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The Lost Generation: Women Ceramicists and the Cuban Avant-Garde

$ 35.00

The Lost Generation | La generación perdida accompanies an exhibition of the same name at the McMullen Museum of Art, Boston College. The modern artistic ceramic movement in Cuba, almost exclusively comprised of women artists (including Amelia Peláez, Mirta García Buch, and María Elena Jubrías), emerged toward the end of the 1940s and continued into the next decade. The ceramicists invited Cuba’s modernist protagonists, including René Portocarrero, Luis Martínez Pedro, and Wifredo Lam, to participate in designing ceramics at the Taller de Santiago de Las Vegas. The workshop thus became a locus for the fermentation of Cuban modernist expression.

Juan Miguel Rodríguez de la Cruz, the workshop’s proprietor, recognized the artistic value of the ceramicists’ production and he, along with the women he hired, encouraged collaboration with their male contemporaries. A symbiotic artistic practice grew in which the ceramicists introduced ideas and designs to the painters, whose fledgling attempts in ceramics took eventual flight. As the painters’ familiarity with the new medium grew, similar forms appeared in their two-dimensional renderings, which are now synonymous with Cuban modernism.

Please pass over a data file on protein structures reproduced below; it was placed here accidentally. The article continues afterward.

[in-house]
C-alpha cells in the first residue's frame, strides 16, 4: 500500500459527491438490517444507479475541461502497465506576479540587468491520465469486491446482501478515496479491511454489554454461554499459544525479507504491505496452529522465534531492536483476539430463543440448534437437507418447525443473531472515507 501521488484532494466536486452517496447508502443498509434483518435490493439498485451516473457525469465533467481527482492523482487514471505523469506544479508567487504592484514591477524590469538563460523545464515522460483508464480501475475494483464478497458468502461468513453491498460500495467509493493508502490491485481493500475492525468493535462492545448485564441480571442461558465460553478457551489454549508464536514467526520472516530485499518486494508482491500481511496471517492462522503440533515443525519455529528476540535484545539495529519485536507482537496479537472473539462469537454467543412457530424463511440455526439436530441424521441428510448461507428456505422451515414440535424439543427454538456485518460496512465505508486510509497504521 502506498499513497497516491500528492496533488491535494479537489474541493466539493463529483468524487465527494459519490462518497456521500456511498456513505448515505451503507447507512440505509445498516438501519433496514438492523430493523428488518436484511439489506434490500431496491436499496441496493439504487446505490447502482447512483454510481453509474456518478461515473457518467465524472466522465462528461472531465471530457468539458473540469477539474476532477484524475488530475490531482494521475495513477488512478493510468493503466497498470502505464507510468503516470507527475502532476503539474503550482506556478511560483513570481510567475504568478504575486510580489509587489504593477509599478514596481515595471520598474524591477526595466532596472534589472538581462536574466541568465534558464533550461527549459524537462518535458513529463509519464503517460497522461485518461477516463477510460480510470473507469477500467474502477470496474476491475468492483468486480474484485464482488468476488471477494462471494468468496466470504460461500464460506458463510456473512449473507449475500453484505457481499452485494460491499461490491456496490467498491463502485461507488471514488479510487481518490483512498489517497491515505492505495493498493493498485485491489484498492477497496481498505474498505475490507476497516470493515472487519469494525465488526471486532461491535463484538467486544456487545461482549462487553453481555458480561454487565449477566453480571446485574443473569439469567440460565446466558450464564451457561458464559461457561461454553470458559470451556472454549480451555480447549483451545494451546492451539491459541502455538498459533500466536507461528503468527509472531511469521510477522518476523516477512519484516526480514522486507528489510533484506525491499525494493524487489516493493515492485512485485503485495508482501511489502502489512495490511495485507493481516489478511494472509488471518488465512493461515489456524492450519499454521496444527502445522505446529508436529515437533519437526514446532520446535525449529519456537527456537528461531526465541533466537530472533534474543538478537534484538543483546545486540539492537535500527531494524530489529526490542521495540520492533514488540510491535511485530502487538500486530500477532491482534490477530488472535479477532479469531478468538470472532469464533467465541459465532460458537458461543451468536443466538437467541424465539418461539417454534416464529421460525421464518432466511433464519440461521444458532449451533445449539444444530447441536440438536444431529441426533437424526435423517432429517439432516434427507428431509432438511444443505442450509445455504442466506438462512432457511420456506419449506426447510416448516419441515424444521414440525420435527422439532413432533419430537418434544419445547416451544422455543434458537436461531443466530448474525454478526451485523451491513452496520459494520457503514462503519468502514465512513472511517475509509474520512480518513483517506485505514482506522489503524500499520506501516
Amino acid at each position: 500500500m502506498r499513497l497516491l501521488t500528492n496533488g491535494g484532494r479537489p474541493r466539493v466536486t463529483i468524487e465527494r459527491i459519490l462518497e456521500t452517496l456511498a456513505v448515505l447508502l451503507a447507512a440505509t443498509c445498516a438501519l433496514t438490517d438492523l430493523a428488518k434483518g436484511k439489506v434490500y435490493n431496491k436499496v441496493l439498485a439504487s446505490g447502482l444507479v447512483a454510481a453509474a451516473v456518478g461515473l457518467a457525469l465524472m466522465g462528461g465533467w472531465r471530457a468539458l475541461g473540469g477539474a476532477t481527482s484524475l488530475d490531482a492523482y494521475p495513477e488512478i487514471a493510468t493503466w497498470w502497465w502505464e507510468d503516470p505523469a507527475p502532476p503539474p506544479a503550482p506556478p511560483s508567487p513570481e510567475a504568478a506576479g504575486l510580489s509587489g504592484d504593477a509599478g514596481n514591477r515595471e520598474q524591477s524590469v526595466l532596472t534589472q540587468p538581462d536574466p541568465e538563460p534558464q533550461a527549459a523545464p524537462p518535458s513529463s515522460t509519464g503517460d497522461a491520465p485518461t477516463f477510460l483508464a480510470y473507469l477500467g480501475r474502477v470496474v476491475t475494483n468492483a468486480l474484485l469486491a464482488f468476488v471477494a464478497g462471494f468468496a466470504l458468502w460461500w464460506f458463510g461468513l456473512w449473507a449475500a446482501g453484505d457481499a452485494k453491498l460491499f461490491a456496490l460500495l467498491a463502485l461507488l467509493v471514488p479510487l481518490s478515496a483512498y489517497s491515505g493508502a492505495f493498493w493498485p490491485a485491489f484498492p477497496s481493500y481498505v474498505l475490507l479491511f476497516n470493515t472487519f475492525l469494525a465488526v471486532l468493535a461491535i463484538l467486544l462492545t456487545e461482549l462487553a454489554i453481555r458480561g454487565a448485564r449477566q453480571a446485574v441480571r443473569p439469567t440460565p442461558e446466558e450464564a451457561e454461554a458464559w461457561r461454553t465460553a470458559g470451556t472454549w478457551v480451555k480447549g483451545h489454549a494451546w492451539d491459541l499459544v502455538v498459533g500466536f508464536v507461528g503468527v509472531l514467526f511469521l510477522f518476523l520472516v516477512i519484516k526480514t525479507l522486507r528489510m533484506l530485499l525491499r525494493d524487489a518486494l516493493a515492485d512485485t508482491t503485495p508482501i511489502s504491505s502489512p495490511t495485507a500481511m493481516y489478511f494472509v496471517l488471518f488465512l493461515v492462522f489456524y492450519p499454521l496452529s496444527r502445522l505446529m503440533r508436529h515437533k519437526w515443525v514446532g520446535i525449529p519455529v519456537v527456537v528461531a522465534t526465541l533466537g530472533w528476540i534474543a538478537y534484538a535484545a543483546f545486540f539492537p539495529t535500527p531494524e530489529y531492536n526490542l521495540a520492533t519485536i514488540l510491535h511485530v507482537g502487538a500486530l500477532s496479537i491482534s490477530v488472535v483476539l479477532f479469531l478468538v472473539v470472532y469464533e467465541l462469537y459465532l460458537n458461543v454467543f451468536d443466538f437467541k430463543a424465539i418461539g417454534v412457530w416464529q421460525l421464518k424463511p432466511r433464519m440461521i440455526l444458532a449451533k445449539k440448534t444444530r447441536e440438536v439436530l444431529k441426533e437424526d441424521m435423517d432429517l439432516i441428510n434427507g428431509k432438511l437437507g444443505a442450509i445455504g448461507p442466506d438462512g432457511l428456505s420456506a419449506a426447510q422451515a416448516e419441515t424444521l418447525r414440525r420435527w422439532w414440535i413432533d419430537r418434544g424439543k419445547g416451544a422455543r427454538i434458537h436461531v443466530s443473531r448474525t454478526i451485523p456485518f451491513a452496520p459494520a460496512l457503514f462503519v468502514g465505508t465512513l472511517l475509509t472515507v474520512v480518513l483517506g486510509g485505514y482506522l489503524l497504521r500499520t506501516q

During the post-Revolutionary period of 1959–85, the Taller became part of Cuba’s National Patrimony, continuing the tradition of producing serial and artistic pieces. As the Revolutionary regime wore on, the Taller’s importance waned, artists left Cuba, and independent workshops flourished. While the Taller de Santiago no longer boasts importance in artistic production today, it left an indelible mark on Cuban modernism.

With essays by Cuban, American, and Cuban-American scholars, The Lost Generation | La generación perdida provides a background on the twentieth-century avant-garde movements in Cuba; delves into the narrative of an overlooked group of Cuban women ceramicists, assessing the implications of their work on modernism; and, finally, explores in depth the women artists of the third avant-garde generation (1949–58).

Edited by Elizabeth Thompson Goizueta
Paperback, 250 pages

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